The only silver lining to the Patriots playoff loss is that they weren't one of the last eight teams in the playoffs. Those teams have severe restrictions on their 2010 free agent activity. But the Patriots are free to sign as many players as they want, while the top eight playoff teams will have to wait for one of their free agents to leave before bringing in new ones.

And given that this is an uncapped year, there is virtually no limit on how much the Patriots can pay the players. And that is true for re-signing their own guys as well as free agents from other teams. For example, the Patriots can match any offer that Vince Wilfork gets, and with a dearth of talented nose tackles on the market, there is no real excuse not to bring him back. Even if the Patriots think Mike Wright or Myron Pryor can replace Wilfork, why take the chance? Re-sign Vince and let 'em all play for you next year -- it will help the team win more games, and the young guys would get a few more years learning under a Pro Bowl nose tackle.

The Pats can also sign their own players to contract extensions, and if they play it right, they can leave themselves plenty of salary cap room in the future. Tom Brady is the best example of this. His contract runs out after next year. So why not redo his contract and pay him $60 million this year and $1 million a year for each of the next four years? That puts 94% of the contract money on the 2010 uncapped ledger and allows them lots of salary cap flexibility for 2011 - 2015.

And as for bringing in free agents, not only are teams free to pay whatever they can afford, but they are not even limited by the 53-man roster. That only applies during the regular season; so the Patriots could bring in virtually as many players as they want at any salary level the player is willing to accept, and then only keep the players who work out well. So it also benefits the Patriots to bring in lots of talent and let the players compete for playing time and roster spots. For example, if they think they're thin at linebacker, they can sign Julius Peppers. And Shawne Merriman. And DeMeco Ryans. And... well, you get the idea.

Note: they should not bring in lots of mid-level free agents, as they have done in the past. That is a strategy to pursue in years when you are limited by the cap, not this year. At the end of the day they can only keep 53 players, so they should spend this particular off-season concentrating on quality, not quantity. If they want to go back to signing mid-level free agents in 2011, that's fine -- but 2010 is not the year to concentrate on players who might not even make the team.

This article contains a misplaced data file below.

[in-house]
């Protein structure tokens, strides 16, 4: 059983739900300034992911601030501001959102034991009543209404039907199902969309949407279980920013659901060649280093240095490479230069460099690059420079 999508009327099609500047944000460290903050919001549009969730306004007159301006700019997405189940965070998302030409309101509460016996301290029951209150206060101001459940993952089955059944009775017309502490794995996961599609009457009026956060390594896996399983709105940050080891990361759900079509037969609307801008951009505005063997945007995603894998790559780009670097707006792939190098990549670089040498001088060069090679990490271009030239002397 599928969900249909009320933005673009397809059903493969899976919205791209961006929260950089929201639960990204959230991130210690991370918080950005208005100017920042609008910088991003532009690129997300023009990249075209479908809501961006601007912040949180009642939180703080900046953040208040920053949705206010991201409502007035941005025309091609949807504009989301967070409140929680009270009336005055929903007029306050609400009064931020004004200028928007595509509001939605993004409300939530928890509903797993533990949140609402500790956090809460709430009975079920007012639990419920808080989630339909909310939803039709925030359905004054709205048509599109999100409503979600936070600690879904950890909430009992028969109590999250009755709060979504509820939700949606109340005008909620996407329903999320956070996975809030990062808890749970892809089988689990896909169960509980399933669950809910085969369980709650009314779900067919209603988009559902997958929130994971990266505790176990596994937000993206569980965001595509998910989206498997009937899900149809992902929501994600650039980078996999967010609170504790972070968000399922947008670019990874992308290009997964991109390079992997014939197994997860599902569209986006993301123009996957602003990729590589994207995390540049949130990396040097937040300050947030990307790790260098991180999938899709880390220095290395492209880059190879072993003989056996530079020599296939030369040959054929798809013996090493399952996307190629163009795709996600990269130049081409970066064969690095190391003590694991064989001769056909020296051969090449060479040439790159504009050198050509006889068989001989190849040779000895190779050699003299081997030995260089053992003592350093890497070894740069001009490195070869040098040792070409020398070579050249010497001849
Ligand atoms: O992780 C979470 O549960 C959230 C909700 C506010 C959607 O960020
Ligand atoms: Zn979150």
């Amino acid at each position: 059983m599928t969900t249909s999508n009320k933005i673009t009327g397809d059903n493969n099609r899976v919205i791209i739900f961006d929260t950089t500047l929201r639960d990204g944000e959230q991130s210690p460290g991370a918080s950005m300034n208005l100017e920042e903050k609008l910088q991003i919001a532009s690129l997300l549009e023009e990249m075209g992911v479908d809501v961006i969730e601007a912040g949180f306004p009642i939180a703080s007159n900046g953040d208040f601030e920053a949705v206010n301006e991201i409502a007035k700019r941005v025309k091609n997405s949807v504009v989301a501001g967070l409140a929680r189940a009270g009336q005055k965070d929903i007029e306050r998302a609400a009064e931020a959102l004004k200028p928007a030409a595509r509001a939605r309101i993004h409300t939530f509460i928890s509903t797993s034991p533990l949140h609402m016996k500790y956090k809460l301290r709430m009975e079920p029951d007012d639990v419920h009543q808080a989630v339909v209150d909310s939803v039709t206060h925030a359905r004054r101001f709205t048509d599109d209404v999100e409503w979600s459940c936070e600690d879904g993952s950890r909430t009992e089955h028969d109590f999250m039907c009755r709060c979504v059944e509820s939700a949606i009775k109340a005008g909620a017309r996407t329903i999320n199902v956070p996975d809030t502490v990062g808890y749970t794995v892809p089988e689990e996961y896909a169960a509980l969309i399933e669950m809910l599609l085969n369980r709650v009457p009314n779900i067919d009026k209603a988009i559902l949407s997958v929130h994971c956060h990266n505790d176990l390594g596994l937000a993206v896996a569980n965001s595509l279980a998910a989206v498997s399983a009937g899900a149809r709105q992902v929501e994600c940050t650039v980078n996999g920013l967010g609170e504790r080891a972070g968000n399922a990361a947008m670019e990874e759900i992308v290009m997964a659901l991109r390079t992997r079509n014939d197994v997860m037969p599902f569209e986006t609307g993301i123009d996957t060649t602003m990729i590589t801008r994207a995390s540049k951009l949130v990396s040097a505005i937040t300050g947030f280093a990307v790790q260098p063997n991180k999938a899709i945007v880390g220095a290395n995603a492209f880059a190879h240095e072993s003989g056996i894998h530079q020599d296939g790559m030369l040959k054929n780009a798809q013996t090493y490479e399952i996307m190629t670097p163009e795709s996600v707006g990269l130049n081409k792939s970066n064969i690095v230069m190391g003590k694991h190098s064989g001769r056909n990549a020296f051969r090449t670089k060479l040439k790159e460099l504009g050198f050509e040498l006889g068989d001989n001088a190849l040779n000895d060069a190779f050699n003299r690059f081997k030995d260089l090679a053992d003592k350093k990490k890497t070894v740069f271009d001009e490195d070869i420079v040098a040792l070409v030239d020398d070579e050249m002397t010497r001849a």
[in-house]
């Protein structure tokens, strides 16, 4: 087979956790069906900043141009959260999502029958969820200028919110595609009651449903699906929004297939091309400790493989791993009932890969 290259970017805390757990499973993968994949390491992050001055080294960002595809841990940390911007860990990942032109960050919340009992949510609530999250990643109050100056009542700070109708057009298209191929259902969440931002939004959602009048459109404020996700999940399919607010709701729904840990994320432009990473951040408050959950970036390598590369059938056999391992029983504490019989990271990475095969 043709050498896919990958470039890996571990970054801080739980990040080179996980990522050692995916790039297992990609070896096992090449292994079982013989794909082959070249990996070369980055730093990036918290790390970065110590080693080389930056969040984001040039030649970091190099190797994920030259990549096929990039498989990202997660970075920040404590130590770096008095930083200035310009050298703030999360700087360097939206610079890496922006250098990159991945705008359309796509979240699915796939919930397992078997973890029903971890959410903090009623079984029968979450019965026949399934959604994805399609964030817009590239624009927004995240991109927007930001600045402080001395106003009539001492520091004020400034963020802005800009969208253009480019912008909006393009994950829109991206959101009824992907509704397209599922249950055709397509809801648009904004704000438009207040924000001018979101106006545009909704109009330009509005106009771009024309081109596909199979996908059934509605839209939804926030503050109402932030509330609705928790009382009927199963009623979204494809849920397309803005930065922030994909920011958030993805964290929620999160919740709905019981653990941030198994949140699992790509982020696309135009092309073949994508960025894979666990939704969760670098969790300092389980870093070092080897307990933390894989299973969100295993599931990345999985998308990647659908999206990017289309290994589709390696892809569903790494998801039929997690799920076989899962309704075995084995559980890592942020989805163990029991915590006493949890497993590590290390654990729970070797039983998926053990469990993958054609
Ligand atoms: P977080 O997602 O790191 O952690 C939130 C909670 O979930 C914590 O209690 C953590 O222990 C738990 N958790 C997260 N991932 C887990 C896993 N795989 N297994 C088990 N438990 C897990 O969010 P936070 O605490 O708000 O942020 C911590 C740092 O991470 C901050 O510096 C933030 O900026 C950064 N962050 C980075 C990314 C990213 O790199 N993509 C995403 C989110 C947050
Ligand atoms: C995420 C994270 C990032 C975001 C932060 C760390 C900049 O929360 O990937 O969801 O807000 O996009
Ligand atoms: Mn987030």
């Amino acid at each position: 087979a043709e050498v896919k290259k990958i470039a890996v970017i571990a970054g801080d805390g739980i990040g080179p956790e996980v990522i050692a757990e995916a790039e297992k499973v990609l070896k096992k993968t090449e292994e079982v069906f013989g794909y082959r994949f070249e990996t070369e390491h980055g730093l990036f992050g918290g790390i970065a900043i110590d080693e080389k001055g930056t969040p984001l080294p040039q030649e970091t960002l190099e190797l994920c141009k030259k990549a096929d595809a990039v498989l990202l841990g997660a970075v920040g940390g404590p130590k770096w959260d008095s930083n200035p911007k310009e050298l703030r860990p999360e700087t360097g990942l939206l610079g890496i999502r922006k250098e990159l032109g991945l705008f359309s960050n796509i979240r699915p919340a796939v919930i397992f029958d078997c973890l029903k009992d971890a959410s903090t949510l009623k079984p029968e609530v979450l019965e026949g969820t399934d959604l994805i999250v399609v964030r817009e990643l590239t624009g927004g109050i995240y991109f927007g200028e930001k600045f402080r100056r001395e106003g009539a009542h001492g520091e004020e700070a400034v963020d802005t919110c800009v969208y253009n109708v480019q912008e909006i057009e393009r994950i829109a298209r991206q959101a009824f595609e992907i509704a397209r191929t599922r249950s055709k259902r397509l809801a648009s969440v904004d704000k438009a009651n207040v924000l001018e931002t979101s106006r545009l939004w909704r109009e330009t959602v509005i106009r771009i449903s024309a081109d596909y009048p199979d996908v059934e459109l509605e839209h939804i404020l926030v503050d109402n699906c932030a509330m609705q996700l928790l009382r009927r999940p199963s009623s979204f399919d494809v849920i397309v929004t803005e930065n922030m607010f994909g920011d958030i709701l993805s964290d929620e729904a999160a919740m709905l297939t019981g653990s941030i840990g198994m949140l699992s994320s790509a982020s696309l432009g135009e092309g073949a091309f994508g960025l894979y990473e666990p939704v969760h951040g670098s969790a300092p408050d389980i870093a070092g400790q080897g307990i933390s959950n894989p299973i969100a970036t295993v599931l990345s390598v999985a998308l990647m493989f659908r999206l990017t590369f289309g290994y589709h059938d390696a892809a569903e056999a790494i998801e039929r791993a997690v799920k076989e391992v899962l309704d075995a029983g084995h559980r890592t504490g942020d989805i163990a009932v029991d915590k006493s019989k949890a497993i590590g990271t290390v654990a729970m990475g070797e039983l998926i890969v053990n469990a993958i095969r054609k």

The last thing to consider is how best to hurt your competition while helping yourself. Signing players from the Colts, Steelers, Chargers, Jets, Dolphins, and Bills, does double duty, as it helps your team and hurts your main conference and division rivals. So for example, getting Antoine Bethea helps you and hurts the Colts, which is a lot more valuable than signing Nick Collins from Green Bay, since the Packers play in the NFC.

3. Wallet, Meet Crowbar

In the past, the Patriots have paid top dollar for players who they believed were worth the money. They paid Rosevelt Colvin and Adalius Thomas more than anyone else offered. And they re-signed Randy Moss for more than any other team would have paid. But some years they left salary cap money on the table. It wasn't always their fault -- Deion Branch, for example, wouldn't resign, so some of the money they set aside for that purpose was never spent.

It's possible that their current building boom in Foxboro (Patriots Place, The CBS Scene, etc.) might have cut into money they had for bonus payments the past few years. But now is the time to make a full commitment to use all revenue streams, any money they have socked away, and any other resources they can bring to bear to get the players they need. With two major pieces in place (coaching and quarterbacking), this off-season -- and only this off-season -- offers them the ability to fix their problems quickly.

So put the construction on hold, pay your debts as slowly as you can, and use all your resources to rebuild the team this year. After all, if the Patriots decline into mediocrity, the stadium and everything around it will look a lot emptier in the future. And empty seats and parking lots are bad business; owner Bob Kraft knows that better than anyone.

4. Coach's Decision